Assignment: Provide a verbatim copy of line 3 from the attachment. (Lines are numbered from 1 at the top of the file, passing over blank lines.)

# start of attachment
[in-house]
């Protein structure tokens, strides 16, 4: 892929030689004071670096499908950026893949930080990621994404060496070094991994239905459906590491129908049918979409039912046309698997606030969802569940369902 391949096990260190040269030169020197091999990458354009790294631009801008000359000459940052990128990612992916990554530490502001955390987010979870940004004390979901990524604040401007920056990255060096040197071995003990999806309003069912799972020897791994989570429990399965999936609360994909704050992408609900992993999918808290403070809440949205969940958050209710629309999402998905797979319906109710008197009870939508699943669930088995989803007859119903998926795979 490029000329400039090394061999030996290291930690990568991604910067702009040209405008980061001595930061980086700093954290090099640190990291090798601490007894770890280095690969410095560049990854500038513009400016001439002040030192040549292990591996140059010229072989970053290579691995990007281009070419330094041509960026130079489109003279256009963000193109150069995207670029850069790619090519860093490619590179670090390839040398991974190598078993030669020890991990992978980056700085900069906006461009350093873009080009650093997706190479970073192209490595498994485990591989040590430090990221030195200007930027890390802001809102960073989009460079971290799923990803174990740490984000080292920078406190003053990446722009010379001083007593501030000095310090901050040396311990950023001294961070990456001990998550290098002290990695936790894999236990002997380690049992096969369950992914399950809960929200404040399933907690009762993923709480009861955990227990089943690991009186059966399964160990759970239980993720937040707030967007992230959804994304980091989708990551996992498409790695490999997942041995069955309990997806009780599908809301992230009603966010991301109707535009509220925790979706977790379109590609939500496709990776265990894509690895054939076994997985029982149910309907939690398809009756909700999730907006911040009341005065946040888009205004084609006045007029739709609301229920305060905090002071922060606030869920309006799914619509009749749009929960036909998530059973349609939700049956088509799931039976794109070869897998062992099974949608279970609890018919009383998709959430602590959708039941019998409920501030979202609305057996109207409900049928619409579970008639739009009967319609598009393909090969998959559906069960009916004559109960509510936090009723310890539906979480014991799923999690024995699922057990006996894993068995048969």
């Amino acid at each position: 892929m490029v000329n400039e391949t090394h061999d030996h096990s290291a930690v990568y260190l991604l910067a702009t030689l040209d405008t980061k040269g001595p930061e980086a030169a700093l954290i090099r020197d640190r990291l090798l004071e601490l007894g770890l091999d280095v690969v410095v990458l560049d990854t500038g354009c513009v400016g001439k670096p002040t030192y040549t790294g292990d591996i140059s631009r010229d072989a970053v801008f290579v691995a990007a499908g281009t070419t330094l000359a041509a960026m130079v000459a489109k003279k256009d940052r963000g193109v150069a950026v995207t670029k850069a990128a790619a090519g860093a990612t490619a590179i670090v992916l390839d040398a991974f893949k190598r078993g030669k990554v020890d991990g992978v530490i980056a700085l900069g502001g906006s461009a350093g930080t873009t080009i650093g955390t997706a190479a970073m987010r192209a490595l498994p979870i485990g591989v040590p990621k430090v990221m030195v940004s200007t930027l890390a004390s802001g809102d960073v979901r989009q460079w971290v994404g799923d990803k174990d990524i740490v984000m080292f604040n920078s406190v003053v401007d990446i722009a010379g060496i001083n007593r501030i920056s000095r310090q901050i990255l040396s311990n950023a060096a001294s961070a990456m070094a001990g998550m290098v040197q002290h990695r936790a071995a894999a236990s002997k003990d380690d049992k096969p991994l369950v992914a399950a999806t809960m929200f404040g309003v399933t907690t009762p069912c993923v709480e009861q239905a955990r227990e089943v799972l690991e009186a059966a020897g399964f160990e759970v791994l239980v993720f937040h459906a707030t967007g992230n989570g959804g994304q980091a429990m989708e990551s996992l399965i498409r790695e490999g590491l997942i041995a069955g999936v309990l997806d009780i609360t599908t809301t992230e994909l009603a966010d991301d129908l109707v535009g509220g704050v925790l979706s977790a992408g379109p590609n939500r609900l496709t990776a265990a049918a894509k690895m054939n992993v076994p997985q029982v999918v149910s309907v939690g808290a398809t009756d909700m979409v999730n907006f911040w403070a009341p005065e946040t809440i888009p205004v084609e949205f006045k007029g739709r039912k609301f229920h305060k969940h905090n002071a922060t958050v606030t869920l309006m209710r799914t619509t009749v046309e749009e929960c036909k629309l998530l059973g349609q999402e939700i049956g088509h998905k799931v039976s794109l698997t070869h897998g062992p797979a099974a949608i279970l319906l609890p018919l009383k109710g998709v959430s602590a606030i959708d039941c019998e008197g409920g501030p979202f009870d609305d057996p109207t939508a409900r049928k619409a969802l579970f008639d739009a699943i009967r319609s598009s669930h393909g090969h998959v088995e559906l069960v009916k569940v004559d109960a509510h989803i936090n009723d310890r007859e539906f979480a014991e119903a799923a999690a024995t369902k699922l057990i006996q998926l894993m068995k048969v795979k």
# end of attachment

């Amino acid at each position: 892929m490029v000329n400039e391949t090394h061999d030996h096990s290291a930690v990568y260190l991604l910067a702009t030689l040209d405008t980061k040269g001595p930061e980086a030169a700093l954290i090099r020197d640190r990291l090798l004071e601490l007894g770890l091999d280095v690969v410095v990458l560049d990854t500038g354009c513009v400016g001439k670096p002040t030192y040549t790294g292990d591996i140059s631009r010229d072989a970053v801008f290579v691995a990007a499908g281009t070419t330094l000359a041509a960026m130079v000459a489109k003279k256009d940052r963000g193109v150069a950026v995207t670029k850069a990128a790619a090519g860093a990612t490619a590179i670090v992916l390839d040398a991974f893949k190598r078993g030669k990554v020890d991990g992978v530490i980056a700085l900069g502001g906006s461009a350093g930080t873009t080009i650093g955390t997706a190479a970073m987010r192209a490595l498994p979870i485990g591989v040590p990621k430090v990221m030195v940004s200007t930027l890390a004390s802001g809102d960073v979901r989009q460079w971290v994404g799923d990803k174990d990524i740490v984000m080292f604040n920078s406190v003053v401007d990446i722009a010379g060496i001083n007593r501030i920056s000095r310090q901050i990255l040396s311990n950023a060096a001294s961070a990456m070094a001990g998550m290098v040197q002290h990695r936790a071995a894999a236990s002997k003990d380690d049992k096969p991994l369950v992914a399950a999806t809960m929200f404040g309003v399933t907690t009762p069912c993923v709480e009861q239905a955990r227990e089943v799972l690991e009186a059966a020897g399964f160990e759970v791994l239980v993720f937040h459906a707030t967007g992230n989570g959804g994304q980091a429990m989708e990551s996992l399965i498409r790695e490999g590491l997942i041995a069955g999936v309990l997806d009780i609360t599908t809301t992230e994909l009603a966010d991301d129908l109707v535009g509220g704050v925790l979706s977790a992408g379109p590609n939500r609900l496709t990776a265990a049918a894509k690895m054939n992993v076994p997985q029982v999918v149910s309907v939690g808290a398809t009756d909700m979409v999730n907006f911040w403070a009341p005065e946040t809440i888009p205004v084609e949205f006045k007029g739709r039912k609301f229920h305060k969940h905090n002071a922060t958050v606030t869920l309006m209710r799914t619509t009749v046309e749009e929960c036909k629309l998530l059973g349609q999402e939700i049956g088509h998905k799931v039976s794109l698997t070869h897998g062992p797979a099974a949608i279970l319906l609890p018919l009383k109710g998709v959430s602590a606030i959708d039941c019998e008197g409920g501030p979202f009870d609305d057996p109207t939508a409900r049928k619409a969802l579970f008639d739009a699943i009967r319609s598009s669930h393909g090969h998959v088995e559906l069960v009916k569940v004559d109960a509510h989803i936090n009723d310890r007859e539906f979480a014991e119903a799923a999690a024995t369902k699922l057990i006996q998926l894993m068995k048969v795979k």